It is interesting to notice how two films with comparable themes and protagonists could draw such disparate receptions. The year that Pacino made Scarface, Michael Keaton was playing Mr. Mom. Birdman director Alejandro Gonzแlez I๑แrritu was composing music for small Mexican films when Levinson was helming big time movies like Rain Man and Good Morning, Vietnam.

I may not be a huge fan of Birdman, though its win bothered me much less than it would in a year where my favorites were in the running. Still, you'd have to be kind of crazy to see more value in The Humbling. Humbling certainly does not grab your attention with a single take design, a running drum score, or film industry commentary and parallels. This is a smaller movie, designed to provoke a much more muted reaction. There are aspects to like, from the scenic views of Connecticut in autumn to certain emotions that Pacino convincingly calls upon. But the story is rather meandering and ultimately unfulfilling, down to an ending nearly as unsatisfyingly non-committal as Birdman's.

The Humbling unfolds as a very organized, calculated trip. Simon's dementia is something the movie never quite gets a handle on. At some points, we're shown he is clearly imagining exchanges. Other times, he's not. It's a tricky condition to portray and Levinson commits to its depiction with even fewer convictions than I๑แrritu brings to the ambiguous fantasy elements of Birdman.

Pacino at least can be credited with stretching himself and playing something other than an explosive mentor or adversary. In quality and tone, the film resembles What Just Happened, Levinson's more satirical 2008 movie starring Robert De Niro as a fading Hollywood producer. Pacino does not compel as consistently or fully as you'd suspect from a read of the script or, presumably, Roth's novel. Still, he's a notch or two above his every co-star, especially Gerwig, who is surprisingly underwhelming as his unlikely leading lady. To date, the mumblecore alumna has been best used by writer-director Noah Baumbach, her current boyfriend whose next film she dropped out of, but Grodin is in.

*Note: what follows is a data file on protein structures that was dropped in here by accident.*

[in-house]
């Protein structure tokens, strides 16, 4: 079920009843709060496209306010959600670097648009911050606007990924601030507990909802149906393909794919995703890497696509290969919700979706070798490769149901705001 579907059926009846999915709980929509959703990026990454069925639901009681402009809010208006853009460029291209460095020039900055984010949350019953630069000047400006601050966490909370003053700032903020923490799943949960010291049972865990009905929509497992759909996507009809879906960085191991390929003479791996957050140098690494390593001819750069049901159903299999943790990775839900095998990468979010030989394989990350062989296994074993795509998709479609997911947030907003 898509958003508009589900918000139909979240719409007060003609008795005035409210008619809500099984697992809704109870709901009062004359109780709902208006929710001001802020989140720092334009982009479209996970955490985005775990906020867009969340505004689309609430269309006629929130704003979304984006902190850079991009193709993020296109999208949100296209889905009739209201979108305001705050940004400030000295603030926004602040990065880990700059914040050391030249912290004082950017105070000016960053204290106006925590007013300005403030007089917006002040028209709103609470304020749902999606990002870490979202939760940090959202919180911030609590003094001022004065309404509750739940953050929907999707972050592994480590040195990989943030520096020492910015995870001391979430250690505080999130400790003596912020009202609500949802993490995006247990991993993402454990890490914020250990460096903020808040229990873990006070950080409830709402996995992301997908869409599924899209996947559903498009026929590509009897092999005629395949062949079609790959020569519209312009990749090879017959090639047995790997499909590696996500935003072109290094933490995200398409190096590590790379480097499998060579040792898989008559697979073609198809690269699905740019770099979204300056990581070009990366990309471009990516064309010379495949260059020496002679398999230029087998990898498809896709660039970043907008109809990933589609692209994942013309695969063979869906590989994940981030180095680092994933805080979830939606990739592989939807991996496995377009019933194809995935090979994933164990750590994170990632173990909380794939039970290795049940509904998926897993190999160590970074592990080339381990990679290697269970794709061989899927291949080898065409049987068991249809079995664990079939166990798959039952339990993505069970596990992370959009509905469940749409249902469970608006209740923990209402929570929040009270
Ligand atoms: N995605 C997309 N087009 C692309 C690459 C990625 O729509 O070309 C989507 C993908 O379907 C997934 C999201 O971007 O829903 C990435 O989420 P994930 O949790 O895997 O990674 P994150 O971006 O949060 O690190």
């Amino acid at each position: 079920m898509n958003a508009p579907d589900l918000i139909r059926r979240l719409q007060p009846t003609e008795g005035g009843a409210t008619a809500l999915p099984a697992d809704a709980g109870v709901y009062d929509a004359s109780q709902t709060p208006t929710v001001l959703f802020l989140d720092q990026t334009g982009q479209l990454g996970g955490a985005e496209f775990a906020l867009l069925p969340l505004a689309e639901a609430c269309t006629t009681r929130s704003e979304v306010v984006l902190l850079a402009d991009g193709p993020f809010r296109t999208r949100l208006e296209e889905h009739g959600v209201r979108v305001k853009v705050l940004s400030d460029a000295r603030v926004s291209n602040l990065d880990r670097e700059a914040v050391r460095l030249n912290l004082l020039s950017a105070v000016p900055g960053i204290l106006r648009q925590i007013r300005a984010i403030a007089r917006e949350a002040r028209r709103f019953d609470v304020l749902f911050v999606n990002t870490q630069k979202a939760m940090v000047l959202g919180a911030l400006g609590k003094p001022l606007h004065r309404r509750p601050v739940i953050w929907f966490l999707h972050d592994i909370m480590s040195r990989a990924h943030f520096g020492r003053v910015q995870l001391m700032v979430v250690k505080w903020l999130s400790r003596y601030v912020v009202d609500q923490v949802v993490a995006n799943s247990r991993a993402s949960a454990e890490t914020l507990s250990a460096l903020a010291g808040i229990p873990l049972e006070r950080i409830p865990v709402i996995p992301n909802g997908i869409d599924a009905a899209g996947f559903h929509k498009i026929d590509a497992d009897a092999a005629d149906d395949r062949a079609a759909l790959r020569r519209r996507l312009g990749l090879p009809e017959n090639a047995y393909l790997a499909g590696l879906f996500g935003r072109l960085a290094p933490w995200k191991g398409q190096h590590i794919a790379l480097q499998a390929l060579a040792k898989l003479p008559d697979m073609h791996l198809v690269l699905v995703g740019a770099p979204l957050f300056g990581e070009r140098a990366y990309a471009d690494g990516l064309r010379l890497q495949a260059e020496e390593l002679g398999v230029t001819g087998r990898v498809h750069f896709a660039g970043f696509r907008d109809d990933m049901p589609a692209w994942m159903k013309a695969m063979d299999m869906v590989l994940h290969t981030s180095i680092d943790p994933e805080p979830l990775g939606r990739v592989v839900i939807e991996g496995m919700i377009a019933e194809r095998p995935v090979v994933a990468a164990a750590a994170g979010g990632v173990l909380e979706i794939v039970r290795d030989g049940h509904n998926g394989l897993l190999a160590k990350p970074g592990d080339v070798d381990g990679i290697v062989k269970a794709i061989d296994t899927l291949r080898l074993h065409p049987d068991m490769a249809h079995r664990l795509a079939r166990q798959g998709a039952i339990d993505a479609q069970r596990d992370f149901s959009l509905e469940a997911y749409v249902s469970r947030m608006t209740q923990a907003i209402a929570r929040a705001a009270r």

The Humbling Blu-ray Disc cover art -- click to buy from Amazon.com Blu-ray Disc Details

2.40:1 Widescreen
Dolby TrueHD 5.1 (English), Dolby Stereo 2.0 (English)
Subtitles: English for Hearing Impaired, Spanish
Not Closed Captioned; Extras Not Subtitled
Release Date: March 3, 2015
Suggested Retail Price: $24.99
Single-sided, single-layered disc (BD-25)
Blue Keepcase
Also available on DVD ($19.99 SRP) and Amazon Instant Video


The comparisons between The Humbling and Birdman absolutely end at style. The Humbling opts for a much calmer brand of chaos, its tastefully composed 2.40:1 visuals looking a tad washed out but nice. The Blu-ray boasts terrific picture quality and the Dolby TrueHD 5.1 soundtrack should not muster any complaints.

Director Barry Levinson sits casually in front of some awards in his featurette interview. Al Pacino looks awfully weathered to be playing 65 on The Humbling's Blu-ray menu.


Millennium's Blu-ray includes the HD featurette "The Humbling: Behind the Scenes" (3:43),
a short making-of piece which supplies the usual blend of B-roll set footage, talking heads, and film clips.

The Humbling's HD theatrical trailer (2:21) joins the four disc-opening SD trailers for Reach Me, Elsa & Fred, By the Gun, and Fading Gigolo in a Previews menu.

The standard menu loops clips and end credits score. The Blu-ray doesn't let you set bookmarks, but does automatically resume unfinished playback.

The blue keepcase holds no inserts and is not joined by a slipcover.

Rehab buddy Sybil Van Buren (Nina Arianda) persistently tries to hire Simon (Al Pacino) to kill her husband.


Al Pacino claims a lead role of substance in The Humbling. Unfortunately, neither the legendary actor nor the accomplished talent around him can make this film work as intended. There's enough to this tale of aging with dementia to hold your interest, but not enough to leave you satisfied.

Millennium's Blu-ray provides a great feature presentation and a bare minimum of bonus features. It's strictly a one-time viewing and even then only for parties who are fond of the cast or director Barry Levinson.

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Related Reviews:
Al Pacino: Stand Up Guys • The Insider • Any Given Sunday • Dick Tracy • Ocean's Thirteen • The Godfather Trilogy • Scarface • Jack and Jill
Greta Gerwig: Frances Ha • Greenberg • Arthur (2011) | Charles Grodin: The Great Muppet Caper • Ishtar • Rosemary's Baby
Dianne Wiest: Radio Days • The Purple Rose of Cairo • Dan in Real Life | Nina Arianda: Rob the Mob
Dan Hedaya: Clueless • Blood Simple. • A Night at the Roxbury
Venus • Barrymore • Being John Malkovich • Birdman • Last Love
Directed by Barry Levinson: Good Morning, Vietnam | Written by Buck Henry: The Graduate
New: St. Vincent • Predestination • The Interview • Lenny

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Reviewed March 1, 2015.